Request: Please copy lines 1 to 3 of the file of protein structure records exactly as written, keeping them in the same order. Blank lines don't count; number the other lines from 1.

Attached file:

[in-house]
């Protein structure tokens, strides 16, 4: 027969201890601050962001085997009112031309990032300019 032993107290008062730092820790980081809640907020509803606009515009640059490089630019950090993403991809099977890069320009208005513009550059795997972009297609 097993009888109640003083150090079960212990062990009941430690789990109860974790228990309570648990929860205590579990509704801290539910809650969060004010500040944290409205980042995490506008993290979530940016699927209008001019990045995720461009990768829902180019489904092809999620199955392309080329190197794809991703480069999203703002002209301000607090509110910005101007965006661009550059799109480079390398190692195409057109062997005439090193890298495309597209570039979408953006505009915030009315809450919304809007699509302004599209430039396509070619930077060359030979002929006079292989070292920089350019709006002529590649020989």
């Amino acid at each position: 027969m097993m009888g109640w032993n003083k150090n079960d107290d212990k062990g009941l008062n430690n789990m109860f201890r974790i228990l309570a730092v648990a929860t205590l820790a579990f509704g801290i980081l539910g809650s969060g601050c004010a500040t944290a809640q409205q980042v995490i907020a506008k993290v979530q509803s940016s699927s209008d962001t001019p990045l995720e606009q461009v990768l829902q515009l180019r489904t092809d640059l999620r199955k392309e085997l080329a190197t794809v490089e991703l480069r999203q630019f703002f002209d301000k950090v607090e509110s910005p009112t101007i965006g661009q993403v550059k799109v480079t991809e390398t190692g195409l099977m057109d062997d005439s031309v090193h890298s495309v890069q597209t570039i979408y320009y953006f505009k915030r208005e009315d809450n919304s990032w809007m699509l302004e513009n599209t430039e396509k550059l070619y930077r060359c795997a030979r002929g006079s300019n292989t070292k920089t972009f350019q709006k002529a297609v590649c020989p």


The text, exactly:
[in-house]
């Protein structure tokens, strides 16, 4: 027969201890601050962001085997009112031309990032300019 032993107290008062730092820790980081809640907020509803606009515009640059490089630019950090993403991809099977890069320009208005513009550059795997972009297609 097993009888109640003083150090079960212990062990009941430690789990109860974790228990309570648990929860205590579990509704801290539910809650969060004010500040944290409205980042995490506008993290979530940016699927209008001019990045995720461009990768829902180019489904092809999620199955392309080329190197794809991703480069999203703002002209301000607090509110910005101007965006661009550059799109480079390398190692195409057109062997005439090193890298495309597209570039979408953006505009915030009315809450919304809007699509302004599209430039396509070619930077060359030979002929006079292989070292920089350019709006002529590649020989």
């Amino acid at each position: 027969m097993m009888g109640w032993n003083k150090n079960d107290d212990k062990g009941l008062n430690n789990m109860f201890r974790i228990l309570a730092v648990a929860t205590l820790a579990f509704g801290i980081l539910g809650s969060g601050c004010a500040t944290a809640q409205q980042v995490i907020a506008k993290v979530q509803s940016s699927s209008d962001t001019p990045l995720e606009q461009v990768l829902q515009l180019r489904t092809d640059l999620r199955k392309e085997l080329a190197t794809v490089e991703l480069r999203q630019f703002f002209d301000k950090v607090e509110s910005p009112t101007i965006g661009q993403v550059k799109v480079t991809e390398t190692g195409l099977m057109d062997d005439s031309v090193h890298s495309v890069q597209t570039i979408y320009y953006f505009k915030r208005e009315d809450n919304s990032w809007m699509l302004e513009n599209t430039e396509k550059l070619y930077r060359c795997a030979r002929g006079s300019n292989t070292k920089t972009f350019q709006k002529a297609v590649c020989p």